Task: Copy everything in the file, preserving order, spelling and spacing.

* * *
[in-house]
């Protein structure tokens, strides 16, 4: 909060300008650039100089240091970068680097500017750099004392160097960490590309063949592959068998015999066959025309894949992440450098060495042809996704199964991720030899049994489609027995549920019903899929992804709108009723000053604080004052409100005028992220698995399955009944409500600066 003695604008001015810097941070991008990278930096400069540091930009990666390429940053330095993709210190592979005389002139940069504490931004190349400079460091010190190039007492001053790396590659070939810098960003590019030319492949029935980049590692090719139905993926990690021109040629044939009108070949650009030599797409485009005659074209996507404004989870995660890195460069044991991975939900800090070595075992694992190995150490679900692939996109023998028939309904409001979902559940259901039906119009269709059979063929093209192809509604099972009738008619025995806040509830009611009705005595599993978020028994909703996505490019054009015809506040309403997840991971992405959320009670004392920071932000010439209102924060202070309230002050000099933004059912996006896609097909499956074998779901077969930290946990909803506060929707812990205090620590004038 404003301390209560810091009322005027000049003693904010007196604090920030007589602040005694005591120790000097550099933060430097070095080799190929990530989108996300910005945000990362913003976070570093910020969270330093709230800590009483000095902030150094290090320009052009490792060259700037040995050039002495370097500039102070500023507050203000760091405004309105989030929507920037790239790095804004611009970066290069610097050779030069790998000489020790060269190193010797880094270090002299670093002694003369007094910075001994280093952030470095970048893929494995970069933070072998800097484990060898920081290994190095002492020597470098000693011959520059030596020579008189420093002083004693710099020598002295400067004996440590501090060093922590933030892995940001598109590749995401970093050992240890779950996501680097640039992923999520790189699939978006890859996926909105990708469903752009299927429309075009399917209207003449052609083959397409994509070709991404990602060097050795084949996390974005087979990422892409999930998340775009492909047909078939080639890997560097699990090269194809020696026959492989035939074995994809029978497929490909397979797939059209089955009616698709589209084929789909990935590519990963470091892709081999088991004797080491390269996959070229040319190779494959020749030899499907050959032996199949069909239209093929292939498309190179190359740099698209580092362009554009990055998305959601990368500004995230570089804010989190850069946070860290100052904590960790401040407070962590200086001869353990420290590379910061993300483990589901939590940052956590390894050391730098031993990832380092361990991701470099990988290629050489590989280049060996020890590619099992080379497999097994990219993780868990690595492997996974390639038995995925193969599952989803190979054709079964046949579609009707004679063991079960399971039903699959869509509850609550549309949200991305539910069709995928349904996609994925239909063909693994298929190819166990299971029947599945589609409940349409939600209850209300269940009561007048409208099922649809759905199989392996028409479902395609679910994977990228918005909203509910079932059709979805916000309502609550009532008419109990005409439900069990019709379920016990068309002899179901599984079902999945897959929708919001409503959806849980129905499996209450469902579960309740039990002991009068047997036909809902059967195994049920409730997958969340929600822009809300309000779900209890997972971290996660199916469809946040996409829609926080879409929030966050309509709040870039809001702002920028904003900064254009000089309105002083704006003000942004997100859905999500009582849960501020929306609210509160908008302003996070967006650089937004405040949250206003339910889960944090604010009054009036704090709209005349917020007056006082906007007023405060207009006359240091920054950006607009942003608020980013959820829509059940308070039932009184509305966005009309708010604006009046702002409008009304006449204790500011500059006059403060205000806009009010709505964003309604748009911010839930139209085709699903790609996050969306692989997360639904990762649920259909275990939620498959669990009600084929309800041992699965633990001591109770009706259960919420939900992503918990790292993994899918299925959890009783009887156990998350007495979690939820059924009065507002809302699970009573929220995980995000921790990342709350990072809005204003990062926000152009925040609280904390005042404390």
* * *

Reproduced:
[in-house]
């Protein structure tokens, strides 16, 4: 909060300008650039100089240091970068680097500017750099004392160097960490590309063949592959068998015999066959025309894949992440450098060495042809996704199964991720030899049994489609027995549920019903899929992804709108009723000053604080004052409100005028992220698995399955009944409500600066 003695604008001015810097941070991008990278930096400069540091930009990666390429940053330095993709210190592979005389002139940069504490931004190349400079460091010190190039007492001053790396590659070939810098960003590019030319492949029935980049590692090719139905993926990690021109040629044939009108070949650009030599797409485009005659074209996507404004989870995660890195460069044991991975939900800090070595075992694992190995150490679900692939996109023998028939309904409001979902559940259901039906119009269709059979063929093209192809509604099972009738008619025995806040509830009611009705005595599993978020028994909703996505490019054009015809506040309403997840991971992405959320009670004392920071932000010439209102924060202070309230002050000099933004059912996006896609097909499956074998779901077969930290946990909803506060929707812990205090620590004038 404003301390209560810091009322005027000049003693904010007196604090920030007589602040005694005591120790000097550099933060430097070095080799190929990530989108996300910005945000990362913003976070570093910020969270330093709230800590009483000095902030150094290090320009052009490792060259700037040995050039002495370097500039102070500023507050203000760091405004309105989030929507920037790239790095804004611009970066290069610097050779030069790998000489020790060269190193010797880094270090002299670093002694003369007094910075001994280093952030470095970048893929494995970069933070072998800097484990060898920081290994190095002492020597470098000693011959520059030596020579008189420093002083004693710099020598002295400067004996440590501090060093922590933030892995940001598109590749995401970093050992240890779950996501680097640039992923999520790189699939978006890859996926909105990708469903752009299927429309075009399917209207003449052609083959397409994509070709991404990602060097050795084949996390974005087979990422892409999930998340775009492909047909078939080639890997560097699990090269194809020696026959492989035939074995994809029978497929490909397979797939059209089955009616698709589209084929789909990935590519990963470091892709081999088991004797080491390269996959070229040319190779494959020749030899499907050959032996199949069909239209093929292939498309190179190359740099698209580092362009554009990055998305959601990368500004995230570089804010989190850069946070860290100052904590960790401040407070962590200086001869353990420290590379910061993300483990589901939590940052956590390894050391730098031993990832380092361990991701470099990988290629050489590989280049060996020890590619099992080379497999097994990219993780868990690595492997996974390639038995995925193969599952989803190979054709079964046949579609009707004679063991079960399971039903699959869509509850609550549309949200991305539910069709995928349904996609994925239909063909693994298929190819166990299971029947599945589609409940349409939600209850209300269940009561007048409208099922649809759905199989392996028409479902395609679910994977990228918005909203509910079932059709979805916000309502609550009532008419109990005409439900069990019709379920016990068309002899179901599984079902999945897959929708919001409503959806849980129905499996209450469902579960309740039990002991009068047997036909809902059967195994049920409730997958969340929600822009809300309000779900209890997972971290996660199916469809946040996409829609926080879409929030966050309509709040870039809001702002920028904003900064254009000089309105002083704006003000942004997100859905999500009582849960501020929306609210509160908008302003996070967006650089937004405040949250206003339910889960944090604010009054009036704090709209005349917020007056006082906007007023405060207009006359240091920054950006607009942003608020980013959820829509059940308070039932009184509305966005009309708010604006009046702002409008009304006449204790500011500059006059403060205000806009009010709505964003309604748009911010839930139209085709699903790609996050969306692989997360639904990762649920259909275990939620498959669990009600084929309800041992699965633990001591109770009706259960919420939900992503918990790292993994899918299925959890009783009887156990998350007495979690939820059924009065507002809302699970009573929220995980995000921790990342709350990072809005204003990062926000152009925040609280904390005042404390």